“I don’t connect with appeals that ask me to “fix poverty” in my community. But if I were asked to provide interim housing for 10 women and their families so that they could leave abusive situations, I could get my head around that and I would feel my giving had more of an impact.”


  • Currency is your best currency. I’ll never forget when I first heard Penelope speak and she said: Donors don’t care about monthly newsletters. They’d rather hear from you when you have one piece of news to share. Real news; not just articles you were forced to write because ‘send a monthly newsletter’ was on your plan. Or appeals you sent because ‘send bimonthly appeals’ was on your plan.

“They send out identical appeals week after week – pages and pages of stuff. It doesn’t inspire me to give; it desensitizes me to their pleas for help.”


  • Show the donor the benefit. It’s an old adage in marketing that you do best when you sell the benefit, not the feature. Too many fundraising communications are feature-dense. We have this program… that service… these offices… those staff… oh, and this other related program… and…. This isn’t what the donor cares about. They want to know if there’s a specific problem they can solve with their gift. Benefits do not mean tangible gifts. The benefit donors find meaningful is the outcome philanthropy can create. And it’s two-fold: (1) the demonstrable impacts that can be created, and (2) the ‘feel good,’ meaning and purpose they’ll get in return.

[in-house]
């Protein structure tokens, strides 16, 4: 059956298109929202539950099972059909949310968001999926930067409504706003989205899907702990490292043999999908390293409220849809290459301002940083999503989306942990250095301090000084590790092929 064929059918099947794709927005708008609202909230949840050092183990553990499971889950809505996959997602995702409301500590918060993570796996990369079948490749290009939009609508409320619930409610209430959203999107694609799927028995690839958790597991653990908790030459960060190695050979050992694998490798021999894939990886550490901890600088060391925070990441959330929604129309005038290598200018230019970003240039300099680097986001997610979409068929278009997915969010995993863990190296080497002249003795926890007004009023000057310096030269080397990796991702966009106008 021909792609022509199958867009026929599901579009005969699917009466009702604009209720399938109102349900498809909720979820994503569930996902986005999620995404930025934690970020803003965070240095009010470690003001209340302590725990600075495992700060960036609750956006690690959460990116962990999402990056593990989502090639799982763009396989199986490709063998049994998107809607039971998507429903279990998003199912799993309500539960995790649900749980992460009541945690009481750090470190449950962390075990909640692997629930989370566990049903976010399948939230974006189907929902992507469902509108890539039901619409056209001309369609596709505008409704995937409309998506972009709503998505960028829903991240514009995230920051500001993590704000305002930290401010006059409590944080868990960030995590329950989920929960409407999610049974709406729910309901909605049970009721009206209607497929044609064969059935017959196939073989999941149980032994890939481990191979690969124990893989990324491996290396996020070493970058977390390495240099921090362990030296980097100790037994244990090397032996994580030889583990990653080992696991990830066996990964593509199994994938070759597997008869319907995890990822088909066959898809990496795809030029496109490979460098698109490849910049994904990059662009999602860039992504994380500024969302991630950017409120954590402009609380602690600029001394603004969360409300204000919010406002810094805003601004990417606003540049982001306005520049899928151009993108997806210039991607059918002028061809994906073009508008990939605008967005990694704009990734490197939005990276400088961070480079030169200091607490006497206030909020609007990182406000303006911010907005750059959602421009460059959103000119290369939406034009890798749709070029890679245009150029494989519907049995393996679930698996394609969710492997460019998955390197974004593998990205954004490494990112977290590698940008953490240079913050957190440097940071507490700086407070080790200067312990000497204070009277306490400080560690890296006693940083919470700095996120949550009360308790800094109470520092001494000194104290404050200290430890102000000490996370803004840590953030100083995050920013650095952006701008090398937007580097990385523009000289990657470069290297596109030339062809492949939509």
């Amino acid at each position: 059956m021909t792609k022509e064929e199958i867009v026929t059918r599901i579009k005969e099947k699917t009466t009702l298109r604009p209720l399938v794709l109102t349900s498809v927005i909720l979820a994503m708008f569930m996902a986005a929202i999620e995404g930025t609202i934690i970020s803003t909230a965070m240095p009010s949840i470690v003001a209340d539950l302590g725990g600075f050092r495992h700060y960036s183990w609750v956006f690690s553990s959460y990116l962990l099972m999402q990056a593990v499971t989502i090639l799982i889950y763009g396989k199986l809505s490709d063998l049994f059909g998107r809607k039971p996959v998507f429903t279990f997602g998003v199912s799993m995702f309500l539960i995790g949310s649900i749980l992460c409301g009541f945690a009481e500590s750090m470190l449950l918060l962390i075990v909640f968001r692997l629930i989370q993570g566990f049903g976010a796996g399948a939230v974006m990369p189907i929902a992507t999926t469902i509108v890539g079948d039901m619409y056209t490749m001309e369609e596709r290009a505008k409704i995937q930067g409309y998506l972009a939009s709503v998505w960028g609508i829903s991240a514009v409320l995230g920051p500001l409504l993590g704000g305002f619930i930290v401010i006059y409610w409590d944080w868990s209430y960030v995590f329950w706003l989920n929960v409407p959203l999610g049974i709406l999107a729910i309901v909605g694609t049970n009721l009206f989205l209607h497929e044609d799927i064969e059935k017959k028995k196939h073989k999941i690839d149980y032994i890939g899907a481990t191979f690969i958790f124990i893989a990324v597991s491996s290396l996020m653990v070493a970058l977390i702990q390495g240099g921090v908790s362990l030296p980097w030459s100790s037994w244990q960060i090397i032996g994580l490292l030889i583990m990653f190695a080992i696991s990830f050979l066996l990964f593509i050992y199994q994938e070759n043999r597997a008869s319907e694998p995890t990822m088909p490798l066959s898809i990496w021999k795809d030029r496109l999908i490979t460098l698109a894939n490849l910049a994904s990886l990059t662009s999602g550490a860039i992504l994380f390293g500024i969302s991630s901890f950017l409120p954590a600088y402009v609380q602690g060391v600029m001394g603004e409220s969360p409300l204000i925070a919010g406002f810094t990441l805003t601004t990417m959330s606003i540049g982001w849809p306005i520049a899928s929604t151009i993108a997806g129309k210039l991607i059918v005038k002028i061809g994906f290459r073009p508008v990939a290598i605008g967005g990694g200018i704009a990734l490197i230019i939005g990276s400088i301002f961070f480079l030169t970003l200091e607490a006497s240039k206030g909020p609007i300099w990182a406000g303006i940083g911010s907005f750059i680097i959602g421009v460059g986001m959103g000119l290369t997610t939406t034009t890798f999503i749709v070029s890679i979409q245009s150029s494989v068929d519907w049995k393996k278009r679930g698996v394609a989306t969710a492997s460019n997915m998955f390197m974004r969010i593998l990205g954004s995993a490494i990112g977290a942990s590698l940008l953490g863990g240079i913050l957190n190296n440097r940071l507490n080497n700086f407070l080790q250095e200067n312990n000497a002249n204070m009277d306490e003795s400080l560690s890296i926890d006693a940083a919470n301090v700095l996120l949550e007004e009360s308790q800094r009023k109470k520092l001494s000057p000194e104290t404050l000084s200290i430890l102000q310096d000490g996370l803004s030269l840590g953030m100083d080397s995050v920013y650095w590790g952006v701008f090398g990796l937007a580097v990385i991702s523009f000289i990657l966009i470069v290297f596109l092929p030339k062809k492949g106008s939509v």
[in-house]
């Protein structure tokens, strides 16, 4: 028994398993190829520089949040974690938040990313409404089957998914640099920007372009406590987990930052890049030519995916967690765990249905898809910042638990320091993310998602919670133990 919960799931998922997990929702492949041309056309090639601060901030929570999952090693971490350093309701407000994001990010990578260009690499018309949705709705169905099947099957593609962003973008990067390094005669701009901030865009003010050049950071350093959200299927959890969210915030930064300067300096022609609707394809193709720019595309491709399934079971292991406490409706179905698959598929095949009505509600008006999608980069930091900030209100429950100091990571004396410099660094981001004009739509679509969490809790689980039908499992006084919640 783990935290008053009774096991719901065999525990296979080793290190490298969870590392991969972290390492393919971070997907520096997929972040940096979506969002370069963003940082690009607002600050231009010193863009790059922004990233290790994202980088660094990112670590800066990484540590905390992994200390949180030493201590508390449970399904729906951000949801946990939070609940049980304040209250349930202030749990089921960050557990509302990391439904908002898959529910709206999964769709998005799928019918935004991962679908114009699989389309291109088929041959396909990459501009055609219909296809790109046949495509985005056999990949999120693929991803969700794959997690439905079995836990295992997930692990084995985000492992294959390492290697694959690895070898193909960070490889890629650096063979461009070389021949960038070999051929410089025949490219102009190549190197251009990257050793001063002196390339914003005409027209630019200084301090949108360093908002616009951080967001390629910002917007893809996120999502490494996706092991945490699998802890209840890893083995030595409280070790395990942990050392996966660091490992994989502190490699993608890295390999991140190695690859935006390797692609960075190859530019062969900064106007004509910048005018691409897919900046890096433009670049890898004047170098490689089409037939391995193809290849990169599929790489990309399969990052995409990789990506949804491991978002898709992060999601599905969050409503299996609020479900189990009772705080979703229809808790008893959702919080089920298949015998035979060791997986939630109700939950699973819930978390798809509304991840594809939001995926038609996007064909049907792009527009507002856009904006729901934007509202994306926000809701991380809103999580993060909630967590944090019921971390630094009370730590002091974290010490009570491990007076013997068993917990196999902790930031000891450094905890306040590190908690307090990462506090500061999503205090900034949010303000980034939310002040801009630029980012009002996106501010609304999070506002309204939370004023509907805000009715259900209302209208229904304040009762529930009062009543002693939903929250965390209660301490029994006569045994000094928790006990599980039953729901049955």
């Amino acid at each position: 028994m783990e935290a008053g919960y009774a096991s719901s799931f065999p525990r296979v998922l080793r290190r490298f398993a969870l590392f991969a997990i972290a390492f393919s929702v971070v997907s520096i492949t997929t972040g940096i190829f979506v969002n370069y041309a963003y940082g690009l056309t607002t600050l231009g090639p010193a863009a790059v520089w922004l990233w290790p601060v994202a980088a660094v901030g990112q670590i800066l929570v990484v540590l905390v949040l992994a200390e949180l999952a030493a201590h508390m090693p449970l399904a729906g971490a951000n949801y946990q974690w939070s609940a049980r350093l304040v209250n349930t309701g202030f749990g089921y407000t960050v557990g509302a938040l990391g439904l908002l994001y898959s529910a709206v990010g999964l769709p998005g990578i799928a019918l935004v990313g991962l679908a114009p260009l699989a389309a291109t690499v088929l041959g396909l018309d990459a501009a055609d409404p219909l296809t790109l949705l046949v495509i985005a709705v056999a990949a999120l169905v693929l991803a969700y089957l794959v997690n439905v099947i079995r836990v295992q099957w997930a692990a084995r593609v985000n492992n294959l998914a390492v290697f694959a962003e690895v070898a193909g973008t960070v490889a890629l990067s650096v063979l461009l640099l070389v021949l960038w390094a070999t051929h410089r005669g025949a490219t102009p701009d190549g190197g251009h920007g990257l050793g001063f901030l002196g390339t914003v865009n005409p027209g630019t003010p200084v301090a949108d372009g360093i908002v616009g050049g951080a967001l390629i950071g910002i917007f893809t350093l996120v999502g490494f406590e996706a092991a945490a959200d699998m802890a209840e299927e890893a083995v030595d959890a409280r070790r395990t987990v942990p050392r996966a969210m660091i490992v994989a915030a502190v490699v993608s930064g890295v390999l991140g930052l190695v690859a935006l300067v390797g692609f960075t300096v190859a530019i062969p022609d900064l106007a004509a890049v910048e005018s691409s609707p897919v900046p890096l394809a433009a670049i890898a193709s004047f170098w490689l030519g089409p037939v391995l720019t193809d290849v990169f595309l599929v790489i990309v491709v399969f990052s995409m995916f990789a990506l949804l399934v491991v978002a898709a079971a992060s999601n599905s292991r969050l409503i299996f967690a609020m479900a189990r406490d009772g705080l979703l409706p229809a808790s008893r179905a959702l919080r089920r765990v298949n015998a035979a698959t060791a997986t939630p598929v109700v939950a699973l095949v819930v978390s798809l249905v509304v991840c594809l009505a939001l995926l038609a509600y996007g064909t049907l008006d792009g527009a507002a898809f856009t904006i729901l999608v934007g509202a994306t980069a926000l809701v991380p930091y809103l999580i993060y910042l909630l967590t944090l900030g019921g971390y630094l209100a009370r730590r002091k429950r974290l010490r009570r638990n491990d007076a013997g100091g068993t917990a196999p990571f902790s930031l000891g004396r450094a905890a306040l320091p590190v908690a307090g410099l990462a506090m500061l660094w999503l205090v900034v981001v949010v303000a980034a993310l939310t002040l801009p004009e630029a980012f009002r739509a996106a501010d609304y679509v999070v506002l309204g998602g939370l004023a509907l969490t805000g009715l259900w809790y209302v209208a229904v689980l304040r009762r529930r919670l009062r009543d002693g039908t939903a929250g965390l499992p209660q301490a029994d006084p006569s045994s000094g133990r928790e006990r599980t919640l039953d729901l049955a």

“I’m more inclined to give when I can see a direct benefit.”

“I don’t need another umbrella, t-shirt or tote bag; I want my donation to go to the cause.” 


“There were two instances this year where I made gifts over and above what I had intended and they both involved personal contact from someone in the development office.”


  • Why a donor gives differs; learning about your donor motivations will pay off. Common motivators are aspiring to fulfill a moral or religious obligation; desiring to honor or memorialize a loved one; wanting to pay back someone who helped you or a loved one; wanting to pay it forward to further a cause you or a loved one may someday benefit from, and family tradition.

“Our 17-year old son, Drew, died by suicide in 2014. Since his death, we donate to some meaningful causes every year in his memory, on his birthday. It is our way of continuing to give a birthday present to our son.”

“I was fortunate that the college I attended was tuition-free. I felt I owed a debt of gratitude for my education.”

“Dad used to let me call in the pledge to PBS when I was a kid. I thought that was a very grown up thing to do. For me, it planted the seed which has grown into a lifetime of philanthropy.”


  • Sadly, giving isn’t always its own reward. When a kid cleans up their room without being asked, they need you to notice and tell them they did a good job. When donors give, they need you to notice and tell them they delivered a specific, positive outcome.

“I didn’t receive any information at all after making a gift to a not-for-profit last year. I wonder what they did with the money and whether it helped.”

“An update on what they are accomplishing with the gifts that I and other donors have already made is actually more effective than another appeal. The updates themselves make you want to give again.”

The Ultimate Way to Communicate with Donors?

  • Passionately.
  • Personally.
  • Paying attention to donor values, interests and motivations.
  • Positive feedback.
  • From a place of love.

Much of what makes the art and science of fundraising effective comes from you, yourself, and each donor, individually.

Always bring yourself, and your passions, to the table.

Always remember you’re speaking to one donor, and their passions, at a time.

donor love and loyalty

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  • Jason

    Very helpful. Thank you for sharing!